Hamilton taxpayers often end up paying more than their fair share in liability damages when someone sues the city. And now council is asking the province to help stop it.

The city is often named in liability suits because it’s perceived as having deep pockets, said Janice Atwood-Petkovski, city solicitor.

And even when it’s found to have only a sliver — 1 per cent — of the liability, it often ends up paying the lion’s share of damages because it has the money and the other defendants don’t.

Councillors voted on Wednesday to ask the province to amend the Negligence Act, the law that permits the “1-per cent rule.”

If that happened, it would fix a “huge” and expensive problem for Hamilton, Atwood-Petkovski said.

“This is not occasional,” she said. “This gives reason to plaintiffs to name municipalities.”

Here’s an example of how it works:

Several years ago in another city, Atwood-Petkovski said, a university student fell through the floor of an improperly constructed second-storey balcony. The student was paralyzed, which meant a large damage claim.

While the landlord was found to have the bulk of the liability, the city also shared a small percentage because the city inspects buildings, she said.

When it came time to pay out the multi-million-dollar damages, the landlord’s insurance maxed out at around a million. So the city had to pay the rest — because it could.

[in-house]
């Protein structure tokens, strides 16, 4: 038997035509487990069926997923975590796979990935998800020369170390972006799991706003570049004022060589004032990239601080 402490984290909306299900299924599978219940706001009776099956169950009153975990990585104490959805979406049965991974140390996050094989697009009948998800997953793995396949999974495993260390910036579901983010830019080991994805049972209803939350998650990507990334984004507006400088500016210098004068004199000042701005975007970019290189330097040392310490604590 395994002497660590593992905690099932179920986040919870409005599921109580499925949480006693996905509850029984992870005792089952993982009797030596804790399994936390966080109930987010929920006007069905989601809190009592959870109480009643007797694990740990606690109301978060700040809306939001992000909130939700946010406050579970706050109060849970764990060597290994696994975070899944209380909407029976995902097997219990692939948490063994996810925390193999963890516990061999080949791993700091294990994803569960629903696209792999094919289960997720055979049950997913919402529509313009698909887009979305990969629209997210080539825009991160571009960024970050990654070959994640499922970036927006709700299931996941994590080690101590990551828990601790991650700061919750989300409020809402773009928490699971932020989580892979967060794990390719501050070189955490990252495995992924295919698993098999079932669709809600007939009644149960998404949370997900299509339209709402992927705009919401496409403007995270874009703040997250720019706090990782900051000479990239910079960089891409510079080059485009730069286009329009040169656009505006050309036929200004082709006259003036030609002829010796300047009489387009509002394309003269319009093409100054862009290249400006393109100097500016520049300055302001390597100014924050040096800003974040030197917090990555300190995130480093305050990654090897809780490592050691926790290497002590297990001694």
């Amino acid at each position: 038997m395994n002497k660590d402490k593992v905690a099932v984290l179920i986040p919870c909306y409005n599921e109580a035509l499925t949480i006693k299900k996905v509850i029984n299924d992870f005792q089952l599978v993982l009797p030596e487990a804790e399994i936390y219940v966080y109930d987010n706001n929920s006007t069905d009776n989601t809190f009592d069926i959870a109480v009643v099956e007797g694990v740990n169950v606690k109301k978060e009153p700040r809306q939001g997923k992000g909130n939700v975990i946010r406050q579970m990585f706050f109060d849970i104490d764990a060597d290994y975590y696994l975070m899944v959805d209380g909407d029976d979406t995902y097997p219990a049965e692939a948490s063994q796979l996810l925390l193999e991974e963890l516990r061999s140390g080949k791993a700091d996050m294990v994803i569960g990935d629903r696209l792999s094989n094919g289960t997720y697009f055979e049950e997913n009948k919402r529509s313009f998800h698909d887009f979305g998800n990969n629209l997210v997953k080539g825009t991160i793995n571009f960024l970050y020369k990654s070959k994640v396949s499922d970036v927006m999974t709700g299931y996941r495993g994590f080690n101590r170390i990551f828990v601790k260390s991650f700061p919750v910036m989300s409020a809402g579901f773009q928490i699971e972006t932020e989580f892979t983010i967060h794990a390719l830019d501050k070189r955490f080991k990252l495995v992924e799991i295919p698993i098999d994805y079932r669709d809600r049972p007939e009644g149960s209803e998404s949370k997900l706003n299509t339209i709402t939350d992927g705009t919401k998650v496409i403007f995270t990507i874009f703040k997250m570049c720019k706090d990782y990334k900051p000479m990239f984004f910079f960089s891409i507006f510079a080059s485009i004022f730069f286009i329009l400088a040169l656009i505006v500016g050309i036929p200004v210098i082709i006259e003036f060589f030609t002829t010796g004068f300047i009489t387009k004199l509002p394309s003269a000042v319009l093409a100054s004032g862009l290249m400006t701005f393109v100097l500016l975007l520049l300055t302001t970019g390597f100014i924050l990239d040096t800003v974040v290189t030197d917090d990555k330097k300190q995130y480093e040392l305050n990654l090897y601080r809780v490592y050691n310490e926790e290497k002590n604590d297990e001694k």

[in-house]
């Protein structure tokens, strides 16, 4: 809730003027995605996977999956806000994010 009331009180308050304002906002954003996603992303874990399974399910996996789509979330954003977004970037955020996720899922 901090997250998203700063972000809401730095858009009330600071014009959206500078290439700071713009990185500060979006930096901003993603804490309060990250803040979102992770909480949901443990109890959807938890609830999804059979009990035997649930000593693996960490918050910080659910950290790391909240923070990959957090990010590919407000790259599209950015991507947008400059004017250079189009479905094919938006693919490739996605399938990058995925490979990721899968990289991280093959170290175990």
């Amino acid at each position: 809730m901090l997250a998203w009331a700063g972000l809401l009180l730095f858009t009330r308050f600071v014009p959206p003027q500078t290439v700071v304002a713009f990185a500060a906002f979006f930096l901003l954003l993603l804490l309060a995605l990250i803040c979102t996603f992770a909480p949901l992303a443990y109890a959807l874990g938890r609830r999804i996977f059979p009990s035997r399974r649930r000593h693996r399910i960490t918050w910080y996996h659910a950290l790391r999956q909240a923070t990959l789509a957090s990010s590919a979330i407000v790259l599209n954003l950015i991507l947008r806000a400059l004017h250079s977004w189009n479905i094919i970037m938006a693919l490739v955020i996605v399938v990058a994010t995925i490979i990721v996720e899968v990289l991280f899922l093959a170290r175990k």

For this reasons, a plaintiff’s lawyers will find any reason to include the city in a lawsuit, said Ron Sabo, assistant city solicitor.

“If you can ascribe a portion of the liability to the city, then the city could end up bearing the full financial cost.”

The city of Hamilton paid out $2.5 million in liability claims in 2012.

Seventy-one of the 842 claims were for people who stumbled and fell on curbs and sidewalks, costing the city nearly $1 million. The second highest category was falling on an icy sidewalk, which accounted for 19 claims.

Other issues included wet paint on the road, missing signs, tree roots and water main breaks.

The motion, which mirrors the position of the Association of Municipalities of Ontario, asks the province to give cities “effective protections from claims, costs and damage awards.”